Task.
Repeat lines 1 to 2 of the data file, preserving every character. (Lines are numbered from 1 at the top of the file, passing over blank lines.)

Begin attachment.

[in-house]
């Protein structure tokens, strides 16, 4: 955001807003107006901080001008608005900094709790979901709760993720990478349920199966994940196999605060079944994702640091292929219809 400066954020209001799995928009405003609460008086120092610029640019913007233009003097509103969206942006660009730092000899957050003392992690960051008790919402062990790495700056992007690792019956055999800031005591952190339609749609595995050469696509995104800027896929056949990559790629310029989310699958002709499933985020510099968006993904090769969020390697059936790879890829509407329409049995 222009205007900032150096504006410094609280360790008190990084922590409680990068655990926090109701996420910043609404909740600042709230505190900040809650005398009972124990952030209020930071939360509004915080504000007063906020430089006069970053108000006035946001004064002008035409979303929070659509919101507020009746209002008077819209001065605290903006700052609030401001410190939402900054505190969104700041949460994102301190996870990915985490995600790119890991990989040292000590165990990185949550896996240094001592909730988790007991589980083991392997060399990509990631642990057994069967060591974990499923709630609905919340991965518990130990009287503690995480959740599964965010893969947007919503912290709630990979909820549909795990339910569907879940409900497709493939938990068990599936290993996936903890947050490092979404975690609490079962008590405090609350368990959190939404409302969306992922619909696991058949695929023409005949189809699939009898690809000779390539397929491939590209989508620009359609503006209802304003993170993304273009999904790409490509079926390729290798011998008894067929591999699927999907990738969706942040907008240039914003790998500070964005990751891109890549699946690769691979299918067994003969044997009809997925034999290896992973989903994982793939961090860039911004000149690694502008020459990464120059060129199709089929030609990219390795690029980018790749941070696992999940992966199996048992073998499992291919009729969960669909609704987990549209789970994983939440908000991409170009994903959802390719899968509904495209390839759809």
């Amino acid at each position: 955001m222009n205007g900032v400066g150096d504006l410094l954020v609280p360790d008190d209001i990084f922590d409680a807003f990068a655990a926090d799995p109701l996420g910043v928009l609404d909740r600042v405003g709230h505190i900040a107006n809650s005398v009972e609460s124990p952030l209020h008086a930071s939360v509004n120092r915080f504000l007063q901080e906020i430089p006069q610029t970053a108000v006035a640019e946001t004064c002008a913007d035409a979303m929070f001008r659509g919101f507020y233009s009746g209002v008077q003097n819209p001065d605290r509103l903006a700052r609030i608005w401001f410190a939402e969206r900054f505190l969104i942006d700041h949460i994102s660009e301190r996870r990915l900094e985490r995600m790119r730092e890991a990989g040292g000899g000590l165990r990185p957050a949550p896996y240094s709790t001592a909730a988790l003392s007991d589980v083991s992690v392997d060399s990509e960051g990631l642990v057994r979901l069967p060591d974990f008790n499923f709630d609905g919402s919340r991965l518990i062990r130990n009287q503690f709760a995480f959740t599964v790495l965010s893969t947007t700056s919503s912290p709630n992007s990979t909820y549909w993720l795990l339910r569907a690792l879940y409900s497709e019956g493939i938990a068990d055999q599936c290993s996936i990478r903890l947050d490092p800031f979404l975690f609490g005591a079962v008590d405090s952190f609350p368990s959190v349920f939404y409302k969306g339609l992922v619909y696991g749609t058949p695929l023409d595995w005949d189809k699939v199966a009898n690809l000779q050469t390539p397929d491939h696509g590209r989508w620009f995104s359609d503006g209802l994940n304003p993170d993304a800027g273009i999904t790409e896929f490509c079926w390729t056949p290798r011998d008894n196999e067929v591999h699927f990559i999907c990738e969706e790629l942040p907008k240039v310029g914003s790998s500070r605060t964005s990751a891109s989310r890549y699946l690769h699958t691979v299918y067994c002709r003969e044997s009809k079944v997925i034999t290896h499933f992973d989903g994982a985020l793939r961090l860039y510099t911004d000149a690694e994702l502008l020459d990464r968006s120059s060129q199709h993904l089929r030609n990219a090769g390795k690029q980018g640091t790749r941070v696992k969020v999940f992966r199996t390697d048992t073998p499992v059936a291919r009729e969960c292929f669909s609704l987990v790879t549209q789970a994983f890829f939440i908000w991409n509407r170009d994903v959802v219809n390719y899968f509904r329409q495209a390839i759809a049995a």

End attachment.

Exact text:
[in-house]
């Protein structure tokens, strides 16, 4: 955001807003107006901080001008608005900094709790979901709760993720990478349920199966994940196999605060079944994702640091292929219809 400066954020209001799995928009405003609460008086120092610029640019913007233009003097509103969206942006660009730092000899957050003392992690960051008790919402062990790495700056992007690792019956055999800031005591952190339609749609595995050469696509995104800027896929056949990559790629310029989310699958002709499933985020510099968006993904090769969020390697059936790879890829509407329409049995 222009205007900032150096504006410094609280360790008190990084922590409680990068655990926090109701996420910043609404909740600042709230505190900040809650005398009972124990952030209020930071939360509004915080504000007063906020430089006069970053108000006035946001004064002008035409979303929070659509919101507020009746209002008077819209001065605290903006700052609030401001410190939402900054505190969104700041949460994102301190996870990915985490995600790119890991990989040292000590165990990185949550896996240094001592909730988790007991589980083991392997060399990509990631642990057994069967060591974990499923709630609905919340991965518990130990009287503690995480959740599964965010893969947007919503912290709630990979909820549909795990339910569907879940409900497709493939938990068990599936290993996936903890947050490092979404975690609490079962008590405090609350368990959190939404409302969306992922619909696991058949695929023409005949189809699939009898690809000779390539397929491939590209989508620009359609503006209802304003993170993304273009999904790409490509079926390729290798011998008894067929591999699927999907990738969706942040907008240039914003790998500070964005990751891109890549699946690769691979299918067994003969044997009809997925034999290896992973989903994982793939961090860039911004000149690694502008020459990464120059060129199709089929030609990219390795690029980018790749941070696992999940992966199996048992073998499992291919009729969960669909609704987990549209789970994983939440908000991409170009994903959802390719899968509904495209390839759809």